October 2, 2000 - Bulgaria's second MAP Annual National Program 2000-2001 is presented to Ambassador Klaus-Peter Klaiber, Assistant Secretary General for Political Affairs, during his visit to Sofia.
October 3, 2000 - First meeting of SEEGROUP at the level of Senior Officials in Sofia.
October 12-13, 2000 - Meeting of the Defence Ministers of the Vilnius Group countries in Sofia, attended by Lord Robertson, NATO Secretary General.
March 21, 2001 - Bulgarian Defence Minister Boyko Noev and NATO Secretary General Lord Robertson sign an Agreement between Bulgaria and NATO regarding the Transit of NATO Forces and NATO Personnel. (Ratified by the National Assembly on April 6, 2001).
April 30, 2001 - President Peter Stoyanov participates in a NAC meeting in 19 plus 1 format to discuss the second Progress Report on Bulgaria's participation in the Membership Action Plan.
September 13, 2001 - The Bulgarian Government expresses the readiness of Bulgaria, though not yet a Party to the North Atlantic Treaty, to apply the commitments stemming from Article 5 of the Treaty, and to provide the assistance that may be required in accordance with the Statement of the North Atlantic Council dated 12 September 2001.
October 5, 2001 - Sofia Summit of the New Democracies with the participation of the Heads of State of the Vilnius Group countries attended by Lord Robertson, Secretary General of NATO. The Summit adopts a Solidarity Declaration with the United States and the NAC Decision of 4 October 2001, reaffirming the commitment of the V-10 countries to conduct foreign and security policies in accordance with the implications of the Washington Treaty, including commitments stemming from its Article 5.
November 14, 2001 - The National Assembly unanimously ratifies a bilateral Agreement between the Governments of Bulgaria and the United States regarding overflight, and transit through, and presence in the territory of the Republic of Bulgaria of U.S. forces, personnel and contractors in support of Operation Enduring Freedom in Afghanistan. Under the agreement, Bulgaria hosts the first ever US Air Force base on its territory.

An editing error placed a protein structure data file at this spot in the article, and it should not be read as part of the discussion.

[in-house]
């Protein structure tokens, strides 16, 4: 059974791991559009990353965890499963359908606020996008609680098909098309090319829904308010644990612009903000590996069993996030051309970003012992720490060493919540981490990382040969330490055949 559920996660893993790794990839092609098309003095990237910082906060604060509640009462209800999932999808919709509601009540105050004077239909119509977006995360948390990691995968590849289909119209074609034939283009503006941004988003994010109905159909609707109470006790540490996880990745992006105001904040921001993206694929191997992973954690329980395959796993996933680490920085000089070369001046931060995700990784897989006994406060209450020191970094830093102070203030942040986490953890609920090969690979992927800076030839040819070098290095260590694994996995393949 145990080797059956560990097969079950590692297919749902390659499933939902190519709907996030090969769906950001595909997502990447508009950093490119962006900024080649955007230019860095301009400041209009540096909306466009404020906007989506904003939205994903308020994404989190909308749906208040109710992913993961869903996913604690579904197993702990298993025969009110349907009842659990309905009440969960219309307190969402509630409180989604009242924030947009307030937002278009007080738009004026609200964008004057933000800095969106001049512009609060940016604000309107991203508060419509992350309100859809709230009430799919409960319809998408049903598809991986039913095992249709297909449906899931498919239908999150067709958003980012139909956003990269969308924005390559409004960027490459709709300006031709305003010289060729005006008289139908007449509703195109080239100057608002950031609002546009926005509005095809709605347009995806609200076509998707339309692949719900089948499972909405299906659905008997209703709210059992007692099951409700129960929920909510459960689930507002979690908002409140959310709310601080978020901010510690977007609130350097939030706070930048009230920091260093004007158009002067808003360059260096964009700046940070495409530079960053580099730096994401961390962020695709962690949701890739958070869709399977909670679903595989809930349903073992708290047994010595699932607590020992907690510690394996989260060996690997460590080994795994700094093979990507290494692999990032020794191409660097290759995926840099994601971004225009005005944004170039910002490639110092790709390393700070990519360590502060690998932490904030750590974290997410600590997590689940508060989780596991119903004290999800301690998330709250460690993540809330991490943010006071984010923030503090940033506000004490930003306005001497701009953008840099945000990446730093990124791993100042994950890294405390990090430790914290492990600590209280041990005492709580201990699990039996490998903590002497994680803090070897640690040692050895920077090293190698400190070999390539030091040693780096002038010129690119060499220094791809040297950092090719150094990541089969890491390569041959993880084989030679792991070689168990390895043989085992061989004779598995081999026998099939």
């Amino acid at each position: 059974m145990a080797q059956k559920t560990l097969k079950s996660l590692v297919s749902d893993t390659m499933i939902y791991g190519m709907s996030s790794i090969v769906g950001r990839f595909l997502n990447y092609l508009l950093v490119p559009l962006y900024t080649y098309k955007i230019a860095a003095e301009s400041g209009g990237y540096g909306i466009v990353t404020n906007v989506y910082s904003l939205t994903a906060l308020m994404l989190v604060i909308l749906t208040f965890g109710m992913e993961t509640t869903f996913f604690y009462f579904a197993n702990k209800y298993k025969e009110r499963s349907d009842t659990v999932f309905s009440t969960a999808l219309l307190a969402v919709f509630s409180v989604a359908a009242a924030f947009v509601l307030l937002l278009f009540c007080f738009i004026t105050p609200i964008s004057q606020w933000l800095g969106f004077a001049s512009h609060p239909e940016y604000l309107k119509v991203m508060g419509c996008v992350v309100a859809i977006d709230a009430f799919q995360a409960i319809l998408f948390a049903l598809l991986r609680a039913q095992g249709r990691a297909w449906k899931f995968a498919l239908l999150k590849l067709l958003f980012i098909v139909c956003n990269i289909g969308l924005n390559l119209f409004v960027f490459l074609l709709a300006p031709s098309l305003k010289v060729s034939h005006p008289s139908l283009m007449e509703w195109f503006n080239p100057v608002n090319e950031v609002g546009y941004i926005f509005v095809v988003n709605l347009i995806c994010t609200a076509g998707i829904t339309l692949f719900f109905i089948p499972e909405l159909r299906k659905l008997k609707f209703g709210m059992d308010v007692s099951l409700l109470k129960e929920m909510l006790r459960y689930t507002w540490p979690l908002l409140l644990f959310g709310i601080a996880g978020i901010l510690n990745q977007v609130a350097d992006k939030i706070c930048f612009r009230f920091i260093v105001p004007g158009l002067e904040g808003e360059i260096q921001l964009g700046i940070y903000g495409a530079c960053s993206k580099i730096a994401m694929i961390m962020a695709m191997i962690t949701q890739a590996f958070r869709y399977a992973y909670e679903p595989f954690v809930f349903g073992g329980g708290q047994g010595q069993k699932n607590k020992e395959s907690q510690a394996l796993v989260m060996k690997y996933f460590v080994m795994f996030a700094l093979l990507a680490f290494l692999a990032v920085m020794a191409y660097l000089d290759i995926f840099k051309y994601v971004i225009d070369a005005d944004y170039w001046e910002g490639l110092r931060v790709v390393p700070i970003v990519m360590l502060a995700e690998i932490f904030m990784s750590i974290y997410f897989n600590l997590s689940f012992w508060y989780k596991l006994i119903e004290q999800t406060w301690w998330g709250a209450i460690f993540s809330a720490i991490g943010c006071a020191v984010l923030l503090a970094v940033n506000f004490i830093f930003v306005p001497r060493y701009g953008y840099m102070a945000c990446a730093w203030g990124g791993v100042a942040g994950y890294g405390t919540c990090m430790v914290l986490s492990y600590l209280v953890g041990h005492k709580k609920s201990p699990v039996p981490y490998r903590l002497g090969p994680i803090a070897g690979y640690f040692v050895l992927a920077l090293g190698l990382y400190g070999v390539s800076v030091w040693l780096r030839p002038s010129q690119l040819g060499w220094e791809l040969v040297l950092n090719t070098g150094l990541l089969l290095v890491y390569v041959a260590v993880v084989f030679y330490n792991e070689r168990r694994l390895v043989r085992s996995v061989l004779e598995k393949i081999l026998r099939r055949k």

December 19, 2001 - The National Assembly adopts by consensus a Declaration in support of the decision of 29 November 2001 of the Bulgarian Government on decommissioning and destruction of the SS-23 missiles.
January 1, 2002 - Bulgaria assumes the responsibilities of a non-permanent member of the UN Security Council (2002 - 2004), and declares counter-terrorism as a priority issue on its agenda.
January 10, 2002 - Bulgaria joins the Memorandum of Understanding, signed in London, concerning the formation of the International Security Assistance Force (ISAF) in Afghanistan. In February 2002 a Bulgarian contingent is deployed in the Kabul area.
February 14, 2002 - A meeting in Bucharest of the Foreign Ministers of Bulgaria, Romania, Greece and Turkey launches a "2 plus 2" dialogue and cooperation regarding the early accession of Bulgaria and Romania to the North Atlantic Alliance.
April 23, 2002 - Foreign Minister Solomon Passy and Defence Minister Nikolai Svinarov participate in a NAC meeting in 19+1 format to discuss the third Progress Report on Bulgaria's participation in the Membership Action Plan.
May 24-28, 2002 - Bulgaria hosts the Spring Session of NATO Parliamentary Assembly.
November 21, 2002 - At the Prague Summit meeting, NATO Heads of State and Government formally invite Bulgaria along with Estonia, Latvia, Lithuania, Romania, Slovakia and Slovenia to begin accession talks with NATO.
December 29, 2002 - Bulgarian Government approves the team for the accession talks, headed by Deputy Foreign Minister Lyubomir Ivanov. The Council of Ministers also approves expanded staff of Bulgaria?s Permanent Diplomatic Mission to NATO in Brussels, to be transformed into a national delegation to NATO after accession to the Alliance.
January 10, 2003 - First round of the accession talks at NATO Headquarters in Brussels.